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Listen to the Doctor

In 2003, the WHO indicated that "increasing the effectiveness of adherence interventions may have a far greater impact on the health of the population than any improvement in specific medical treatments" (1). In light of this recommendation, particularly at a time when outpatient services are becoming the preferred option and patients are being encouraged to take more responsibility, any solution that can improve adherence to treatment will be welcome.

Global Phenomenon

Following a medical prescription to the letter is a well-known problem for patients taking several medicines at once or who are on regular medical treatment. It is estimated that in developed countries, one patient in two with a chronic disease fails to follow their treatment correctly by simply forgetting, taking their medication late, or other reasons. It can be hard to keep track even when taking a simple treatment for just a week. Yet observance – or adherence – to treatment is essential, since it contributes to the success of a medicine or, conversely, can be a source of complications such as non-improvement, healing or even death, if it is not taken correctly.

Observance is attracting a significant amount of attention from health stakeholders, who are aware of the major public health issue it represents. Their aim is to mobilise the authorities and communicate more broadly with the general public to improve the effectiveness of the measures taken to address the problem. Some people in France are even going as far as asking for observance to become a major national cause (2).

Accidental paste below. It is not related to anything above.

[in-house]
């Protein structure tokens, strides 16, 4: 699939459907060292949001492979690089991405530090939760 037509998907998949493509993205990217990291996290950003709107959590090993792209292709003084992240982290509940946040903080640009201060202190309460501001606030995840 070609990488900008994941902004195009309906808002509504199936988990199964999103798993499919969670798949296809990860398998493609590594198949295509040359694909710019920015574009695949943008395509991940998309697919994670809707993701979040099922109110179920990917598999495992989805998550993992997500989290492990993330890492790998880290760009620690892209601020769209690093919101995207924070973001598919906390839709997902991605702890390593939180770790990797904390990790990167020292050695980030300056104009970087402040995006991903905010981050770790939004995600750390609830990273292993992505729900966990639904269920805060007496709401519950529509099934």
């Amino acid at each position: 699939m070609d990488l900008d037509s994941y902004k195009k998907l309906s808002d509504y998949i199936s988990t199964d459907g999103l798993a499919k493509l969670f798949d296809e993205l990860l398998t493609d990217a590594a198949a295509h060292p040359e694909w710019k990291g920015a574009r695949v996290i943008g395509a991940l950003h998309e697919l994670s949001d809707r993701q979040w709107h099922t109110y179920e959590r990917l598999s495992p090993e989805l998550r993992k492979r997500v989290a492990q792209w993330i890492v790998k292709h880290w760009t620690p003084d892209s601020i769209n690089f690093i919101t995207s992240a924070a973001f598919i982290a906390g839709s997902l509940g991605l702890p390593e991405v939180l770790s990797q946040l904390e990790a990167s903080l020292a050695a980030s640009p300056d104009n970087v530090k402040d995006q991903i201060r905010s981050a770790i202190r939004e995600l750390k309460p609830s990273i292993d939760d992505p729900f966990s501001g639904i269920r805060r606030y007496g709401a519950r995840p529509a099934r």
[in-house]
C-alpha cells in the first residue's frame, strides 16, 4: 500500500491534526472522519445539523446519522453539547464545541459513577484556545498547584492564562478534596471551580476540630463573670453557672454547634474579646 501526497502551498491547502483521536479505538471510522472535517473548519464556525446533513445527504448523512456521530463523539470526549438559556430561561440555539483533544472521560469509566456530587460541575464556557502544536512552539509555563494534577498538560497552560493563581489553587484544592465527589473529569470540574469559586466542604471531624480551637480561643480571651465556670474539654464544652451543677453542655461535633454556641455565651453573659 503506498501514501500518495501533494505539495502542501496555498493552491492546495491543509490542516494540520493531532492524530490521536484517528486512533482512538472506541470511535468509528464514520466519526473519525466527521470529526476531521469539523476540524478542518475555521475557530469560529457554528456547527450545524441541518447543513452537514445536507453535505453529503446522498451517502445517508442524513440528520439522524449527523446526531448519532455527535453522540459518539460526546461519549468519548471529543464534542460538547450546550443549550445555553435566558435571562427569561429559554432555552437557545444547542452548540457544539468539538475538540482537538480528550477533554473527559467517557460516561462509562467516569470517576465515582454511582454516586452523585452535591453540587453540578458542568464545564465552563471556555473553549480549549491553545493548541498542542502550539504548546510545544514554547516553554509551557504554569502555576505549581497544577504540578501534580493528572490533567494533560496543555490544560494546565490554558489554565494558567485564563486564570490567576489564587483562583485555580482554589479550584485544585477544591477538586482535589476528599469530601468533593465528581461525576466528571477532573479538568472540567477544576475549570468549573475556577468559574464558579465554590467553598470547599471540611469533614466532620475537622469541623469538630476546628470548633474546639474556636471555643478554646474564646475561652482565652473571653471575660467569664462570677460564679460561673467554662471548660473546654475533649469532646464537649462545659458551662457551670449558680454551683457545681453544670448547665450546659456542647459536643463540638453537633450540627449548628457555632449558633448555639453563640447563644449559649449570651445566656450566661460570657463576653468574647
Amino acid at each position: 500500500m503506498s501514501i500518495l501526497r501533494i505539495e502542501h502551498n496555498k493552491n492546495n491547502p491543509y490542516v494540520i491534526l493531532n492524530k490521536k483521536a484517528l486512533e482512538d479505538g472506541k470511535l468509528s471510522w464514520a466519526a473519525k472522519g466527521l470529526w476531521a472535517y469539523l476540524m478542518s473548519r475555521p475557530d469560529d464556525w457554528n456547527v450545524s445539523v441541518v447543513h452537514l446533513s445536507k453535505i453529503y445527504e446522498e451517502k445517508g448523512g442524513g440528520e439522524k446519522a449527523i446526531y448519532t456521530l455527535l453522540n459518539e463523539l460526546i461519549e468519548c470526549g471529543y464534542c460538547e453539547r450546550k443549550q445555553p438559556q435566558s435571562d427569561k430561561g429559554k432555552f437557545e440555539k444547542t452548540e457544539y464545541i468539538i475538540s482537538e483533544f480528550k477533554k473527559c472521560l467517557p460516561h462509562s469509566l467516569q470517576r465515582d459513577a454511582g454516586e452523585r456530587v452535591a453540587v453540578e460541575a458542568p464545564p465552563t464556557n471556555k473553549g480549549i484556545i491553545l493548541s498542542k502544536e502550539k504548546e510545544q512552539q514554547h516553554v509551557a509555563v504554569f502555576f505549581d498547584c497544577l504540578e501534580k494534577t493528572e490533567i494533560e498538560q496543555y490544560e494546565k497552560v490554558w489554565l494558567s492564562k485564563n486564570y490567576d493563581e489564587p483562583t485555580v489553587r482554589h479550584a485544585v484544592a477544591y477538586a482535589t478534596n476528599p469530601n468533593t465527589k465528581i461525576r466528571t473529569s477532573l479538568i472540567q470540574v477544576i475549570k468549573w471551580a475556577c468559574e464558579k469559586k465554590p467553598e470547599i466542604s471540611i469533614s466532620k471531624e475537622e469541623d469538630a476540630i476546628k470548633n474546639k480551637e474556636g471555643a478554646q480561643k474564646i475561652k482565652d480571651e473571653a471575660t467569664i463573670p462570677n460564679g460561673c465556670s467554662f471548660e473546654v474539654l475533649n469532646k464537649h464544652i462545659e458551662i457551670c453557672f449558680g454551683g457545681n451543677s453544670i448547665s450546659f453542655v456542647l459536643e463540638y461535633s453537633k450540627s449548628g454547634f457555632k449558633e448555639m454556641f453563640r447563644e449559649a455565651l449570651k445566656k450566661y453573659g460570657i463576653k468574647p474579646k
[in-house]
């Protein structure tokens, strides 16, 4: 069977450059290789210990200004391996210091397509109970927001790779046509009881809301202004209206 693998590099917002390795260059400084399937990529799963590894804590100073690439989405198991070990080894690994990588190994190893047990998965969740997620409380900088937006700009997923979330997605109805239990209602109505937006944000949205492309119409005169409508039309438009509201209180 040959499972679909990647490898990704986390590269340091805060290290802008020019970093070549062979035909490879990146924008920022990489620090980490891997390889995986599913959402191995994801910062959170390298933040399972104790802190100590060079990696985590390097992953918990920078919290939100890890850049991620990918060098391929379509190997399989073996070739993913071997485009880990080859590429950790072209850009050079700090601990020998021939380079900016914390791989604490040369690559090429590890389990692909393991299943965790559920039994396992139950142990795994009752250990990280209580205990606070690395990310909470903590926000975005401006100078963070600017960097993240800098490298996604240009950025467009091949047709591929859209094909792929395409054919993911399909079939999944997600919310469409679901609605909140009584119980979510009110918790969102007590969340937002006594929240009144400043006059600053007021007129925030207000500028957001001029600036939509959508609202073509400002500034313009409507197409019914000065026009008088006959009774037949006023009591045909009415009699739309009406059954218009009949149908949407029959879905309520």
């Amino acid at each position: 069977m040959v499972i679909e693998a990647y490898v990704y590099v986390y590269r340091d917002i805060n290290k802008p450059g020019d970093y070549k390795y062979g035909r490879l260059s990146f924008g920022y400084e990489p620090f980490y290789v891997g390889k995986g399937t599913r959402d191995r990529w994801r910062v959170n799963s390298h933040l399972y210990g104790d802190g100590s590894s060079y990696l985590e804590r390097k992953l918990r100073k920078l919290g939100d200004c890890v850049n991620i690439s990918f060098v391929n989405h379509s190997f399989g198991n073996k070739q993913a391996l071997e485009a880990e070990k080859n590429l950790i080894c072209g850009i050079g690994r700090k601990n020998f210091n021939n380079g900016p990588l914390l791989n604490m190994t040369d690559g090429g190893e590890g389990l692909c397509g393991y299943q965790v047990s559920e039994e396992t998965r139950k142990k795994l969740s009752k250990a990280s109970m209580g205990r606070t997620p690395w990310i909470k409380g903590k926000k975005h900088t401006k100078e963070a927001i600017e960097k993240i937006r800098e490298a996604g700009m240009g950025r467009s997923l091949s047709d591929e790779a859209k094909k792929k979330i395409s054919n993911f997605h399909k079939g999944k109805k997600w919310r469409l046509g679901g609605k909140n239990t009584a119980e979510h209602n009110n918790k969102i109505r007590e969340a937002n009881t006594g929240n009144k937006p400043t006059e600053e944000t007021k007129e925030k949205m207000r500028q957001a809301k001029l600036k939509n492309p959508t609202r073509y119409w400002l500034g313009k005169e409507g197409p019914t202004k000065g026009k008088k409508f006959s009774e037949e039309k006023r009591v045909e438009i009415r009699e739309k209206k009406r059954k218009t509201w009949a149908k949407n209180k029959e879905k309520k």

Intricacies of Treatment

The idea of treatment observance or compliance is defined by a particular patient following the prescription given to them by their doctor, whether this relates to:

● Dosage
● Number of daily, weekly or monthly doses
● Times at which to take the medication
● Duration of treatment
● Associated recommendations (such as hygiene or dietary rules)

The problems associated with failure to comply with treatment – or non-observance – are seen wherever the patient administers their own medication, very often regardless of the type of illness and the quality and/or accessibility of the healthcare system.

There are several reasons for nonobservance, which are useful to identify and share with patients to raise awareness of the issue:

● Lack of symptoms
● Simple forgetfulness